New issues in dispersion modeling
Sulfur Dioxide (SO2 )
In 2010, the US EPA finalized a new 1-hour National Ambient Air Quality Standard (NAAQS) for SO2. Since that time, a number of guidance documents have been issued by the US EPA to clarify the modeling procedures needed to demonstrate compliance. The tighter SO2 NAAQS standards have resulted in more refined analyses of interactions between sources (culpability analysis) as well as a tiered approach regarding background monitor values. For example, in some cases hourly/seasonal background data is appropriate rather than a single background value. In other cases, the background monitor data may be modified with agreement from the permitting agency to avoid “double counting” nearby sources. These are challenges that must be navigated on a case-by-case basis. To learn more about the EPA’s NAAQS standards click here. Please contact Shell Engineering if we can assist you with developing a compliance plan for SO2.
In 2013, the US EPA provided new guidance for PM2.5 (particulate matter < 2.5 microns) permit modeling. This guidance encompasses a number of recent changes, and in particular addresses considerations of the secondarily formed component of PM2.5. A facility that emits significant quantities of PM2.5 precursors such as SO2 and NOx, must account for the PM2.5 formed through chemical reactions with the atmosphere as a result of these emissions. The methods for determining an appropriate value for the secondary impact vary and may include both qualitative and quantitative portions, because modeling tools for the chemical transformation are not readily available. Shell Engineering has experience with demonstration of compliance for the current PM2.5 NAAQS, including the analysis of secondary impacts. To learn more about the EPA NAAQS standards click here. Please contact Shell Engineering if we can assist you with developing a compliance plan for PM2.5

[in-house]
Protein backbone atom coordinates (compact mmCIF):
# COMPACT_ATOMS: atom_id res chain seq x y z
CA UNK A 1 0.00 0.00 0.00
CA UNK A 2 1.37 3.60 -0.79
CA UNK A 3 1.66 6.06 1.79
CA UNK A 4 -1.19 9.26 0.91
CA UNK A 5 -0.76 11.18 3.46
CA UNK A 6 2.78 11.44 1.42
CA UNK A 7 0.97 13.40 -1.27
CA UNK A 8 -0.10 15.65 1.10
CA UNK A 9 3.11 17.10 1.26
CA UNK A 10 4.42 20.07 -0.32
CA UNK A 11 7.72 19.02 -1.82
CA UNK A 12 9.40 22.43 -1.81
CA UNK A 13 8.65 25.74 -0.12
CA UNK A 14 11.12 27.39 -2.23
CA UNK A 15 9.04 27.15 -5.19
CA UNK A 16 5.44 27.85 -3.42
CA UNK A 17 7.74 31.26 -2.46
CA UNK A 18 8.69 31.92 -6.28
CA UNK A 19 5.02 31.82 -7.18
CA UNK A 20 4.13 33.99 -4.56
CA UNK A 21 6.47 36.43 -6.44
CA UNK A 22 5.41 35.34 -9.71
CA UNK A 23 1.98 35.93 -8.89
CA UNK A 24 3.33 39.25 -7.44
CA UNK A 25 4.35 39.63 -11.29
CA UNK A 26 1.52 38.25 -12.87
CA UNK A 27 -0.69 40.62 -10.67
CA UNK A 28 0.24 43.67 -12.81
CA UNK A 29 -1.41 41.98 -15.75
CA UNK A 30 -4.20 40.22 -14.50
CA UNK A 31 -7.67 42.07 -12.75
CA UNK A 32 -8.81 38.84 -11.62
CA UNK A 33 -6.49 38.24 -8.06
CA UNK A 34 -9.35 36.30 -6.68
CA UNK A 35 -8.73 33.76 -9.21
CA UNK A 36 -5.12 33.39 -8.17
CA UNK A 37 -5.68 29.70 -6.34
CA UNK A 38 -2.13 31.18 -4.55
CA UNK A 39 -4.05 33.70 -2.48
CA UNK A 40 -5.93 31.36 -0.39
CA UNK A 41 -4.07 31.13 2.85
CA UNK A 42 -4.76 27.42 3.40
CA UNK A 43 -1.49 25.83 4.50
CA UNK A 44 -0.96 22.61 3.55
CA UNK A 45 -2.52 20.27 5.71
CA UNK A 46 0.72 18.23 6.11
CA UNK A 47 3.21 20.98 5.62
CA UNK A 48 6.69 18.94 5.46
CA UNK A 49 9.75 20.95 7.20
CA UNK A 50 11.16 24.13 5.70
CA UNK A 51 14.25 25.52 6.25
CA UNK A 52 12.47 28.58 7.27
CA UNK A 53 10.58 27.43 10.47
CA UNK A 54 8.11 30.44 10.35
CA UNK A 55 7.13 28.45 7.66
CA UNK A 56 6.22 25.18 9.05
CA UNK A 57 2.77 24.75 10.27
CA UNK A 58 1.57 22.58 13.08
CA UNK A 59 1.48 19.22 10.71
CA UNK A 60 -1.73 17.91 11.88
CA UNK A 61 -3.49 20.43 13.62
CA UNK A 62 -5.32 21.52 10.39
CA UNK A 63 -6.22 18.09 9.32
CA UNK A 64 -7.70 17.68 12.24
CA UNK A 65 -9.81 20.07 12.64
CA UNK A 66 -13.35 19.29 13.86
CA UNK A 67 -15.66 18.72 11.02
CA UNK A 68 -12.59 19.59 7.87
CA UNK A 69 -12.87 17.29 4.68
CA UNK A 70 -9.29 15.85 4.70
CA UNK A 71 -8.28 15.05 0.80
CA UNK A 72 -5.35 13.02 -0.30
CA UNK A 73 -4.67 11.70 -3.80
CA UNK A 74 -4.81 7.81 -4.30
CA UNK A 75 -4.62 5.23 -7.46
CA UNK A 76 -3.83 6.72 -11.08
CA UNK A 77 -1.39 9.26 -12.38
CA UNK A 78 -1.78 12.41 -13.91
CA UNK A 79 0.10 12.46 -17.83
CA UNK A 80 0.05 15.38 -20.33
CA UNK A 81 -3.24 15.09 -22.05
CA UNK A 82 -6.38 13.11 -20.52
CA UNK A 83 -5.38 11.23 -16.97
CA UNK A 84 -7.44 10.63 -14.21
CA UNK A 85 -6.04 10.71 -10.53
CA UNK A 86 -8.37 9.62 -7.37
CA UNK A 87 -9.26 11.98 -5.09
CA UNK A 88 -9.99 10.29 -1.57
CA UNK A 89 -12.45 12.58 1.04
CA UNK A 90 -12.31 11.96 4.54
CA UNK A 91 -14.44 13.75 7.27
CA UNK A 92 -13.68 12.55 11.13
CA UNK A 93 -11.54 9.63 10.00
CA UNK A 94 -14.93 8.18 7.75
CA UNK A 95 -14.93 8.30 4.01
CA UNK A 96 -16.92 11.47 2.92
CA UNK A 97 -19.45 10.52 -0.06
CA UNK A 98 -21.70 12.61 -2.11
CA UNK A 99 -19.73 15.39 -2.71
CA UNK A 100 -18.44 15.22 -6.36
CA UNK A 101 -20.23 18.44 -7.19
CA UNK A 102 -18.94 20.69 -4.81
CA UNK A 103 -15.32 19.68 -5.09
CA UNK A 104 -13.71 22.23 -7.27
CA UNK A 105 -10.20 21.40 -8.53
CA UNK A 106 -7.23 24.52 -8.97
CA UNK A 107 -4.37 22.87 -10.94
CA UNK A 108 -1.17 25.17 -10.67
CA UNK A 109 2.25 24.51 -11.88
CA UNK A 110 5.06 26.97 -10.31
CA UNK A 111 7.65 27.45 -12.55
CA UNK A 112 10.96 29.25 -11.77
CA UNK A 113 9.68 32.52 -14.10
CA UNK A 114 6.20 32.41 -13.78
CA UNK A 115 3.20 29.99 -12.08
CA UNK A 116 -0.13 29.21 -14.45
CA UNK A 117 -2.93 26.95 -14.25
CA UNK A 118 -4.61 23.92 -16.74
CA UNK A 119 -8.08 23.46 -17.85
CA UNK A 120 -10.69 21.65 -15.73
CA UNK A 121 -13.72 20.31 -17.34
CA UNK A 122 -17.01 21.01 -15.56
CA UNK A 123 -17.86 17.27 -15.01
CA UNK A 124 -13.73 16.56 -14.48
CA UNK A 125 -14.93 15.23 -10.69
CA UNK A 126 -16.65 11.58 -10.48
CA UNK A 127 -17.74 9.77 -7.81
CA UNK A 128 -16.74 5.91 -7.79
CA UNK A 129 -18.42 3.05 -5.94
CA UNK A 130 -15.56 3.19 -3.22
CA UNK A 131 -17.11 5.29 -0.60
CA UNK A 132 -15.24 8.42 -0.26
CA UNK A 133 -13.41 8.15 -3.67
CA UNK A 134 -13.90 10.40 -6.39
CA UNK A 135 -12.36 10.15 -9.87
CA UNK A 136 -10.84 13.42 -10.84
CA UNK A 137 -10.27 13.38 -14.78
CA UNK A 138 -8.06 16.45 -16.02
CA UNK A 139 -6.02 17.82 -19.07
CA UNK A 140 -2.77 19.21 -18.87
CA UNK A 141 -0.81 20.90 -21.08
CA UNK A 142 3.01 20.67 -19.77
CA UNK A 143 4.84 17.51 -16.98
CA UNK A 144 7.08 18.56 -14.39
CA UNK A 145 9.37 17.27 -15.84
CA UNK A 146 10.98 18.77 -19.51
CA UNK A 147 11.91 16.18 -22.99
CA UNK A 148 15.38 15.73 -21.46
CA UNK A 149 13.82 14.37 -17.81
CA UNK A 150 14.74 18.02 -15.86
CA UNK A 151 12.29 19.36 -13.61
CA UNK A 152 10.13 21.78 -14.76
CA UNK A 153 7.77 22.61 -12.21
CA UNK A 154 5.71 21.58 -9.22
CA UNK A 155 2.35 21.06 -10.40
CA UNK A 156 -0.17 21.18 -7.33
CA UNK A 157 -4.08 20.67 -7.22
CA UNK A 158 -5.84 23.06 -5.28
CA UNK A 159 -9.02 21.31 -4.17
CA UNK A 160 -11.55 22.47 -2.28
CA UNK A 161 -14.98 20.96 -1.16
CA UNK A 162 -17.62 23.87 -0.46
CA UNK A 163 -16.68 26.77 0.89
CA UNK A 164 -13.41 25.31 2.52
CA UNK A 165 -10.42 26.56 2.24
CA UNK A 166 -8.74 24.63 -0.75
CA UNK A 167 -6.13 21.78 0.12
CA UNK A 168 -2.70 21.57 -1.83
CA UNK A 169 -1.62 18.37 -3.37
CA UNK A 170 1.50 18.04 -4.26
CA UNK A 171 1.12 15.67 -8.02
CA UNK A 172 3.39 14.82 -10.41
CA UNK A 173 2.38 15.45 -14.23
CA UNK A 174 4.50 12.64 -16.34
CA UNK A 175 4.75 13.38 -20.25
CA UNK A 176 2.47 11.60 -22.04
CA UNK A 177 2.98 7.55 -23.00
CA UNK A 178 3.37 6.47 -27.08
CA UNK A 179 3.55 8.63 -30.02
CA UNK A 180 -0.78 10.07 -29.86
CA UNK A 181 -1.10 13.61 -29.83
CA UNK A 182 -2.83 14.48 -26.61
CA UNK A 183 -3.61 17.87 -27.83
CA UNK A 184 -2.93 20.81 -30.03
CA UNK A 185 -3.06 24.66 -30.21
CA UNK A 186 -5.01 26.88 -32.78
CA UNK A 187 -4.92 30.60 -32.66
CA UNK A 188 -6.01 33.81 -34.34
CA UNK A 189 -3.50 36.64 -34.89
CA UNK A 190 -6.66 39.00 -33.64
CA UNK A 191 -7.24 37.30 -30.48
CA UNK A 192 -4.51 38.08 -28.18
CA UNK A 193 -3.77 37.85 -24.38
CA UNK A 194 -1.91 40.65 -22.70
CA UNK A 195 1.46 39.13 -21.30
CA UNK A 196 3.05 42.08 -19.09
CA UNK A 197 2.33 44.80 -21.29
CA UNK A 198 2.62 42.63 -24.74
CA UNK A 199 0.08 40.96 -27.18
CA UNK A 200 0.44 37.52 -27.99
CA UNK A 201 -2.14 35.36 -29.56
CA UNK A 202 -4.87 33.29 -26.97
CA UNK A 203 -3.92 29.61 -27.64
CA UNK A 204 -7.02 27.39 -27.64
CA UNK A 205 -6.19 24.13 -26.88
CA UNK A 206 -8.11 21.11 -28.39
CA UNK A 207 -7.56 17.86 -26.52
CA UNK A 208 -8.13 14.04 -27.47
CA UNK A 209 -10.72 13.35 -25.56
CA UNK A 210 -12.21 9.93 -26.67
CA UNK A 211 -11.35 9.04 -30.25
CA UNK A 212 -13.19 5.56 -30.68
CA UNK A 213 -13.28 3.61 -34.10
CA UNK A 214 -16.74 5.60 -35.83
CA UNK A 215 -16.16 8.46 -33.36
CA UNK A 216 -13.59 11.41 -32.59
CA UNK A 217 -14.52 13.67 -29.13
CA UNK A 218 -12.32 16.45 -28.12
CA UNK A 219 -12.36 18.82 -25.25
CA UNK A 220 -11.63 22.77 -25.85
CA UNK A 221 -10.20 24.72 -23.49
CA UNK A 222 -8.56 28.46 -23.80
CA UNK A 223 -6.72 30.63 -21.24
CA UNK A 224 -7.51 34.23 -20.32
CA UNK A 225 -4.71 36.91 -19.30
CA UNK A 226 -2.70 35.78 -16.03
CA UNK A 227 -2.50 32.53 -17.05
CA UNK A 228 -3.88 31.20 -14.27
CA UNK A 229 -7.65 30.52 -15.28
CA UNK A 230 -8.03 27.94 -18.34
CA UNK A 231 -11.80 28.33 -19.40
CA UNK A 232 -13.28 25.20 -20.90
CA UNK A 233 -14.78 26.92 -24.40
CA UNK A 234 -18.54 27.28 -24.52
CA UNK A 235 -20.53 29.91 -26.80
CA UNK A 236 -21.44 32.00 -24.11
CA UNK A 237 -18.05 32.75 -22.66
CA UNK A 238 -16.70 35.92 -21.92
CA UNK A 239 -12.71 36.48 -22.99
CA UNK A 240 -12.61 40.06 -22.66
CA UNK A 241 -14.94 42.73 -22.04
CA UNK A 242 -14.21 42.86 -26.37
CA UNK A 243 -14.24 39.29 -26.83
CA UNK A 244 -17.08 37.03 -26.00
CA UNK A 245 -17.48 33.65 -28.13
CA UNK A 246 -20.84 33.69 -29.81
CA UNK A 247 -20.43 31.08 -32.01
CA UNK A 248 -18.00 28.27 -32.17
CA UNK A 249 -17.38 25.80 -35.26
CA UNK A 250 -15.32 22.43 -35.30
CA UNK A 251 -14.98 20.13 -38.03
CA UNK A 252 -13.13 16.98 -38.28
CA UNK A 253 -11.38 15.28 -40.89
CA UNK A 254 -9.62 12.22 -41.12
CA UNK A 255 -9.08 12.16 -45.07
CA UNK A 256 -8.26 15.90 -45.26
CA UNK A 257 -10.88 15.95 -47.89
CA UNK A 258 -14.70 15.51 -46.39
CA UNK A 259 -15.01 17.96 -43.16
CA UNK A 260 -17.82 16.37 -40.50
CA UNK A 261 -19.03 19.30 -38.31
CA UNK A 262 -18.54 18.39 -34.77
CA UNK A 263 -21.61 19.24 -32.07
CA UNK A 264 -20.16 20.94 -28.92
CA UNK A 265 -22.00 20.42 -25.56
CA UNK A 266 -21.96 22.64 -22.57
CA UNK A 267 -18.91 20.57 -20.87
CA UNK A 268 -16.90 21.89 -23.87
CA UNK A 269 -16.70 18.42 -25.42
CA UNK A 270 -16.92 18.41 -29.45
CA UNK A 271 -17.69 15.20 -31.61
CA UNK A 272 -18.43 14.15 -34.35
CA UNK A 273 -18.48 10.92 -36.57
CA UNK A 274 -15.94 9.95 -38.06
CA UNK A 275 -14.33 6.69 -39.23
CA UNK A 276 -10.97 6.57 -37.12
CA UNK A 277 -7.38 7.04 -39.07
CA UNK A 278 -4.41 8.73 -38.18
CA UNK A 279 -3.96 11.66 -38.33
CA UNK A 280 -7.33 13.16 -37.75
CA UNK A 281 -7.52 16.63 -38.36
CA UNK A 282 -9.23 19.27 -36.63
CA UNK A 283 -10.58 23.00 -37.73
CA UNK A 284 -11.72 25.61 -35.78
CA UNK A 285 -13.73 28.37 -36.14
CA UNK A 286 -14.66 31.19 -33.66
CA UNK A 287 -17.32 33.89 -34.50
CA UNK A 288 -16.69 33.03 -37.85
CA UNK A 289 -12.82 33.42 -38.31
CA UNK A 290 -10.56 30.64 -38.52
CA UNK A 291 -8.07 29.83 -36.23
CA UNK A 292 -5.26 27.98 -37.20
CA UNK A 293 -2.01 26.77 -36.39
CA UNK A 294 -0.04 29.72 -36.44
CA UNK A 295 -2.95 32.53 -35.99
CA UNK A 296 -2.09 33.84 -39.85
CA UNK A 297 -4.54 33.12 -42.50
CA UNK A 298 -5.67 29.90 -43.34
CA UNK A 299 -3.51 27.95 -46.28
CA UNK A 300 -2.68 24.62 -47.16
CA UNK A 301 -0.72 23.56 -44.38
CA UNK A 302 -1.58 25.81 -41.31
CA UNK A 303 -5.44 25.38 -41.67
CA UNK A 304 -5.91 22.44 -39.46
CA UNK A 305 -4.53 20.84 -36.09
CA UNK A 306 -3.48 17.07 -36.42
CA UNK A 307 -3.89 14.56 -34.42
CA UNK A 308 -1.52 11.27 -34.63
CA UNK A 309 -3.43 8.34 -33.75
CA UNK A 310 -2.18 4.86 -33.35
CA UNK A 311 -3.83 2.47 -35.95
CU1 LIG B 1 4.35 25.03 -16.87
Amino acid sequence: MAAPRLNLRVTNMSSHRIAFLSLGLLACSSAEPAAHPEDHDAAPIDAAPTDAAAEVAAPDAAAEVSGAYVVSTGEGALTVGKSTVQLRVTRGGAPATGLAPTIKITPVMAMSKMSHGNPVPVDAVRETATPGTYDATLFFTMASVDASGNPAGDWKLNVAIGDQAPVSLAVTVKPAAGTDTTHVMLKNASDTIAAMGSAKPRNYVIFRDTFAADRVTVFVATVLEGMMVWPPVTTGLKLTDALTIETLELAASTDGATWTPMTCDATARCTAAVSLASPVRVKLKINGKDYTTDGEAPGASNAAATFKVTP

Nitrogen Dioxide (NO2)
In 2010, the US EPA also finalized a new 1-hour NAAQS for NO2. There are many similarities between the procedures for 1-hour modeling of NO2 and SO2. However, the complexity of chemical conversions between NO and NO2 in the atmosphere may not be realistically accounted for in the traditional dispersion model. In cases where further refinement is needed, the use of non-linear model options that require additional data, including ozone conditions and stack NO2/NOx ratios, may be justified. Although simple Tier 1 approaches are preferred whenever possible, Shell Engineering has experience implementing more complex refinements when necessary. Please contact Shell Engineering if we can assist you with developing a compliance plan for NO2. To learn more about the EPA NAAQS standards click here. Please contact Shell Engineering if we can assist you with developing a compliance plan for NO2.